The new chairman, Allen West, is a refugee from Florida, where voters unseated him after one term in Congress. Texas GOP leaders elected him party chair during their state convention a few months ago, and he already has tried to pick public fights with fellow Republican Gov. Abbott and the Republican who is likely to become the next speaker of the Texas House, Rep. Dade Phelan of Beaumont.

The day after the election, Phelan announced he had the support of 83 House members, more than the 76 necessary to secure the speakership when the session convenes. Most of his supporters were Republicans, but about 30 were Democrats, and West, who can’t vote for speaker because he isn’t a member of the House, protested.

He called Phelan a “Republican political traitor” and said it was “utterly absurd and demonstrably idiotic” for him to have the support of Democrats in leading a House that has a Republican majority. Never mind that every speaker of both parties has had bipartisan support since Republicans started becoming a force in the House more than 40 years ago.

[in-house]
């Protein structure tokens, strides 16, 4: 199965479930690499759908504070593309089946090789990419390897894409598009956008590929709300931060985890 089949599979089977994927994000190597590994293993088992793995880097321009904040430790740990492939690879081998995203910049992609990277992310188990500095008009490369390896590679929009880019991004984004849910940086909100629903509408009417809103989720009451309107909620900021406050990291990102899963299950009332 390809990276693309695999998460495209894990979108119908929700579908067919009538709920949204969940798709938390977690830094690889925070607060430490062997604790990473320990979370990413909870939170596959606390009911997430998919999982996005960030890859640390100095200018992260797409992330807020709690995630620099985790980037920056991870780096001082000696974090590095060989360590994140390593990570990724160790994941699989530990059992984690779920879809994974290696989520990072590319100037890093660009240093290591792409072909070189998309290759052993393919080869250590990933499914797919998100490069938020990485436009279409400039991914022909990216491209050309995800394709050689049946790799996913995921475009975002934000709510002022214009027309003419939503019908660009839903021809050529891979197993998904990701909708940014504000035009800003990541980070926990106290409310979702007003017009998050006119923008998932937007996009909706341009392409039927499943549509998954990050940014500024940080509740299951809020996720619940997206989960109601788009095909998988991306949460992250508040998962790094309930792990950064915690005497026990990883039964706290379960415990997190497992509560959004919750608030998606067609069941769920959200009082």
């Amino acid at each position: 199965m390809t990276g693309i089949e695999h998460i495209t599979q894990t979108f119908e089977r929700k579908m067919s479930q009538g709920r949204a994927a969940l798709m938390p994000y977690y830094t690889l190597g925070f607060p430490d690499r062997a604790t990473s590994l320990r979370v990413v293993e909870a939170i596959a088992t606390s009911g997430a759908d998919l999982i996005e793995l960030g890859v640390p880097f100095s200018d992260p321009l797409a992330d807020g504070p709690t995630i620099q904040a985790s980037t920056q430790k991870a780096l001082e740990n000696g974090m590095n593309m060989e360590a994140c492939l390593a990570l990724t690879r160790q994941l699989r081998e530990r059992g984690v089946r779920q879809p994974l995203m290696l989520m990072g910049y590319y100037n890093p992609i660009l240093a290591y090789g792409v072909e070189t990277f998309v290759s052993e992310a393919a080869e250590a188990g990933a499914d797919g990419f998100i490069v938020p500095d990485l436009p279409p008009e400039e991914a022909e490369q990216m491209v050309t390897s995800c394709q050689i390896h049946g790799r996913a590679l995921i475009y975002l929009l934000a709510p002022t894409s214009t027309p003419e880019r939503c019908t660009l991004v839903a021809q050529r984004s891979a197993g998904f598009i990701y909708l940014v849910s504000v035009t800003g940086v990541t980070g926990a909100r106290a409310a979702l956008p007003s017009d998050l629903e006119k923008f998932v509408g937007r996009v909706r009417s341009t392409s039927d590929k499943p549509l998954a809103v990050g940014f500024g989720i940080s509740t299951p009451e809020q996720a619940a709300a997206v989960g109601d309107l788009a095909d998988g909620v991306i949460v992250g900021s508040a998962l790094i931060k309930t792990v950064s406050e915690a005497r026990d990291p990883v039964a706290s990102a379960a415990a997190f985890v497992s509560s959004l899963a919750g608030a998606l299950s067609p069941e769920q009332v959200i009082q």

Many of Phelan’s Republican supporters quickly pushed back against West, and barring a surprise Phelan is likely to be the next speaker.

But it is unknown how much influence West, who is more interested in stirring up divisive hot-button issues than he is in supporting public education, will have on Republican lawmakers as the session progresses. And it is unknown if Dan Patrick, who also likes to push hot buttons, will revert to form and try to cut education funding in favor of privatization or some other divisive scheme.

So, educators, stay tuned. Your influence and frequent communication with your legislators will be critical before the legislative curtain drops late next spring.

Allen West takes sharp-elbowed approach as Texas GOP chair, raising intraparty tension ahead of legislative session

Clay Robison